Five Pillars of Islam

Shahada: Faith

Shahada is a declaration of faith and trust that professes that there is only one God  (Allah) and that Muhammad is God’s messenger. “There is no god but God (and) Muhammad is the messenger of God.” It is essential to utter it to become a Muslim and to convert to Islam.

Salat: Prayer

Salat (ṣalāh) is the Islamic prayer.  Salat consists of five daily prayers according to the Sunna; the names are according to the prayer times: dawn, noon, afternoon, evening, and night.  All of these prayers are recited while facing in the direction of the Kaaba  in Mecca and forms an important aspect of the Muslim Ummah. Muslims must wash before prayer; this washing is called “purification”. The prayer is accompanied by a series of set positions including; bowing with hands on knees, standing, prostrating and sitting in a special position (not on the heels, nor on the buttocks). A Muslim may perform their prayer anywhere, such as in offices, universities, and fields. However, the mosque is the more preferable place for prayers because the mosque allows for fellowship.

Zakāt: Charity

Zakat or alms-giving is the practice of charitable giving based on accumulated wealth. The word zakāt can be defined as purification and growth because it allows an individual to achieve balance and encourages new growth. The principle of knowing that all things belong to God is essential to purification and growth. Zakāt is obligatory for all Muslims who are able to do so. It is the personal responsibility of each Muslim to ease the economic hardship of others and to strive towards eliminating inequality.  Zakāt consists of spending a portion of one’s wealth for the benefit of the poor or needy, like debtors or travelers. A Muslim may also donate more as an act of voluntary charity, rather than to achieve additional divine reward.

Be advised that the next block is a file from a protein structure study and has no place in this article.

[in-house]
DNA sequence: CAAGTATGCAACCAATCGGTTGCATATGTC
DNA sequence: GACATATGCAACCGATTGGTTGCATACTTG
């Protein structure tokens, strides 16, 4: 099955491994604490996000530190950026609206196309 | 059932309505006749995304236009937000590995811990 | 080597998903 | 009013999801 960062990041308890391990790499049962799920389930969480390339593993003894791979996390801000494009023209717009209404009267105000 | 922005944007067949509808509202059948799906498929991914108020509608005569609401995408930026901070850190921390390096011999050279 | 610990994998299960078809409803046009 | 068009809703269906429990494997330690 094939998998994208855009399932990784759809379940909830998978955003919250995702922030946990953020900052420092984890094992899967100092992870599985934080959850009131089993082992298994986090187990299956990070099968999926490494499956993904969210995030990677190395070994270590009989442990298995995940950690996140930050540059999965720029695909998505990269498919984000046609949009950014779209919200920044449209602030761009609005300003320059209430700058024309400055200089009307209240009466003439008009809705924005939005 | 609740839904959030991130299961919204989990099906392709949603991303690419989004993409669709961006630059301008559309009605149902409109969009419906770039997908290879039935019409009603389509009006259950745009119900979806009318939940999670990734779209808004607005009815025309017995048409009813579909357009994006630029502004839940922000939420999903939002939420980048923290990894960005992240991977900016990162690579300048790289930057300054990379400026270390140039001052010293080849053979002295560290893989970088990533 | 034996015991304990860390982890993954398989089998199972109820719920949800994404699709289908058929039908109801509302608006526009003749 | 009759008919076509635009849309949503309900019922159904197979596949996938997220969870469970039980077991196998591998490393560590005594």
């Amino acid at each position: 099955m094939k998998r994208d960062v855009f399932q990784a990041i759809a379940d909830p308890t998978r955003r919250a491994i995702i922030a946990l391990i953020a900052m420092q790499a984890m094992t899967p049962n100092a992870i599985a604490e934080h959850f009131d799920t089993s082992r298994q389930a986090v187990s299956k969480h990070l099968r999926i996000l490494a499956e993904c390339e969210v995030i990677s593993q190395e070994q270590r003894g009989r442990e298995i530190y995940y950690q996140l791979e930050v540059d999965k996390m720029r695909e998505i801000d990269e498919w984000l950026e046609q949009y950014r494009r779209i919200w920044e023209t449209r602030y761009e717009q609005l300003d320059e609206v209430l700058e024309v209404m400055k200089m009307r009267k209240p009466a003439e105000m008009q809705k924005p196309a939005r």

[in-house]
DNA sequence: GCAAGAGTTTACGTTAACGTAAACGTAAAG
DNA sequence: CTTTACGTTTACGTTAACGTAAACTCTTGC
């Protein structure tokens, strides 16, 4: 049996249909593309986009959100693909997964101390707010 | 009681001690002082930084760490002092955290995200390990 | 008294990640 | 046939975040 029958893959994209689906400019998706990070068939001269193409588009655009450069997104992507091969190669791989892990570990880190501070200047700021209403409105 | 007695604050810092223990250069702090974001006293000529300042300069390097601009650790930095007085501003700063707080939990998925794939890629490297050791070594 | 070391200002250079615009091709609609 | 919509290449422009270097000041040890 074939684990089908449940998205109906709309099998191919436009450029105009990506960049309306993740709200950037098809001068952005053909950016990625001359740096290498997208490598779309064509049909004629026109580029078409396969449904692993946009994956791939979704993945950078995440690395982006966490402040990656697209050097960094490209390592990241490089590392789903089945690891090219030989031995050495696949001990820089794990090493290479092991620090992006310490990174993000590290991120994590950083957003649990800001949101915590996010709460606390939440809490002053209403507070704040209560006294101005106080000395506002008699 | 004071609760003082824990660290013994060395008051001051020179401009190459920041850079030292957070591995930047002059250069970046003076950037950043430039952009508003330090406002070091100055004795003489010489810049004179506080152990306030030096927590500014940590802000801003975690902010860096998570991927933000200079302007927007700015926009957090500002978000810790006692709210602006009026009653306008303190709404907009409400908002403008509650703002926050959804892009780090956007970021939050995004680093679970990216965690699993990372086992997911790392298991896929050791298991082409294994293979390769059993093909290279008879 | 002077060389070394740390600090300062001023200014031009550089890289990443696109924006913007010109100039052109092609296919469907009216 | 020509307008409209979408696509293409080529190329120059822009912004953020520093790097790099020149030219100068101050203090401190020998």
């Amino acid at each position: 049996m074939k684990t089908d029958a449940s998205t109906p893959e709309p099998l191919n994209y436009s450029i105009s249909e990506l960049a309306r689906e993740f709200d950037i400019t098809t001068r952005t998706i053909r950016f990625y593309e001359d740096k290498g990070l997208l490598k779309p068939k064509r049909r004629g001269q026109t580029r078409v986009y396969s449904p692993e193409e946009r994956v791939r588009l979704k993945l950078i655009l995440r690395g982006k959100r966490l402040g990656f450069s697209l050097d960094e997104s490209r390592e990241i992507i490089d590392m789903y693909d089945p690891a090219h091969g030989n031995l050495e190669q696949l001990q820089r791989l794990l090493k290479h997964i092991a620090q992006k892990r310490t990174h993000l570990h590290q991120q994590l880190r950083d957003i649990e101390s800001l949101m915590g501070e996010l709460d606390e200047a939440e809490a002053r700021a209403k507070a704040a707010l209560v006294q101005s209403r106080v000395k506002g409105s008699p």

There are five principles that should be followed when giving the zakāt:

  1. The giver must declare to God his intention to give the zakāt.
  2. The zakāt must be paid on the day that it is due.
  3. After the offering, the payer must not exaggerate on spending his money more than usual means.
  4. Payment must be in kind. This means if one is wealthy then he or she needs to pay a portion of their income. If a person does not have much money, then they should compensate for it in different ways, such as good deeds and good behavior toward others.
  5. The zakāt must be distributed in the community from which it was taken.                Read the full article

 

 

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